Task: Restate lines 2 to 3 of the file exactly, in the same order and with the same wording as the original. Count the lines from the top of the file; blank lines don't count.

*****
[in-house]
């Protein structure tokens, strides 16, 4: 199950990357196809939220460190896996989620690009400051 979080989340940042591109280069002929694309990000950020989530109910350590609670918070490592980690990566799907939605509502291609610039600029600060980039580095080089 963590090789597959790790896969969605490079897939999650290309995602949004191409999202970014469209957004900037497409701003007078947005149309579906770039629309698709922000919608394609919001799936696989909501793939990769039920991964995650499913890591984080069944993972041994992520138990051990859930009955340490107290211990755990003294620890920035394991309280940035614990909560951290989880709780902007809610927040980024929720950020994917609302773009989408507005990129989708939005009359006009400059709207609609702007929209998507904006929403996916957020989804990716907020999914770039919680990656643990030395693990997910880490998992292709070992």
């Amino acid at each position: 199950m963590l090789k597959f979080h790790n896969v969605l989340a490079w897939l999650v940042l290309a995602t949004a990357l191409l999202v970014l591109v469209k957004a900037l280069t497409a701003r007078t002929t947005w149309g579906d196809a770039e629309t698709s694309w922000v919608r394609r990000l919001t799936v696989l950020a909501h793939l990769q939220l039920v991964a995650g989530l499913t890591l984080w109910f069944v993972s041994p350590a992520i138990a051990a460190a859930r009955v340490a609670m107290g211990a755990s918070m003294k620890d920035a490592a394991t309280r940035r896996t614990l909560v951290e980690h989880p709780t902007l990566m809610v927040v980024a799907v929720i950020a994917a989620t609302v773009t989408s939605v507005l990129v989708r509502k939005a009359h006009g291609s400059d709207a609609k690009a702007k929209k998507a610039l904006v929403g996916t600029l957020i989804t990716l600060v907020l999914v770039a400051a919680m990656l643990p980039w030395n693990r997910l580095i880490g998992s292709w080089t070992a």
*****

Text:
């Protein structure tokens, strides 16, 4: 199950990357196809939220460190896996989620690009400051 979080989340940042591109280069002929694309990000950020989530109910350590609670918070490592980690990566799907939605509502291609610039600029600060980039580095080089 963590090789597959790790896969969605490079897939999650290309995602949004191409999202970014469209957004900037497409701003007078947005149309579906770039629309698709922000919608394609919001799936696989909501793939990769039920991964995650499913890591984080069944993972041994992520138990051990859930009955340490107290211990755990003294620890920035394991309280940035614990909560951290989880709780902007809610927040980024929720950020994917609302773009989408507005990129989708939005009359006009400059709207609609702007929209998507904006929403996916957020989804990716907020999914770039919680990656643990030395693990997910880490998992292709070992």
């Amino acid at each position: 199950m963590l090789k597959f979080h790790n896969v969605l989340a490079w897939l999650v940042l290309a995602t949004a990357l191409l999202v970014l591109v469209k957004a900037l280069t497409a701003r007078t002929t947005w149309g579906d196809a770039e629309t698709s694309w922000v919608r394609r990000l919001t799936v696989l950020a909501h793939l990769q939220l039920v991964a995650g989530l499913t890591l984080w109910f069944v993972s041994p350590a992520i138990a051990a460190a859930r009955v340490a609670m107290g211990a755990s918070m003294k620890d920035a490592a394991t309280r940035r896996t614990l909560v951290e980690h989880p709780t902007l990566m809610v927040v980024a799907v929720i950020a994917a989620t609302v773009t989408s939605v507005l990129v989708r509502k939005a009359h006009g291609s400059d709207a609609k690009a702007k929209k998507a610039l904006v929403g996916t600029l957020i989804t990716l600060v907020l999914v770039a400051a919680m990656l643990p980039w030395n693990r997910l580095i880490g998992s292709w080089t070992a």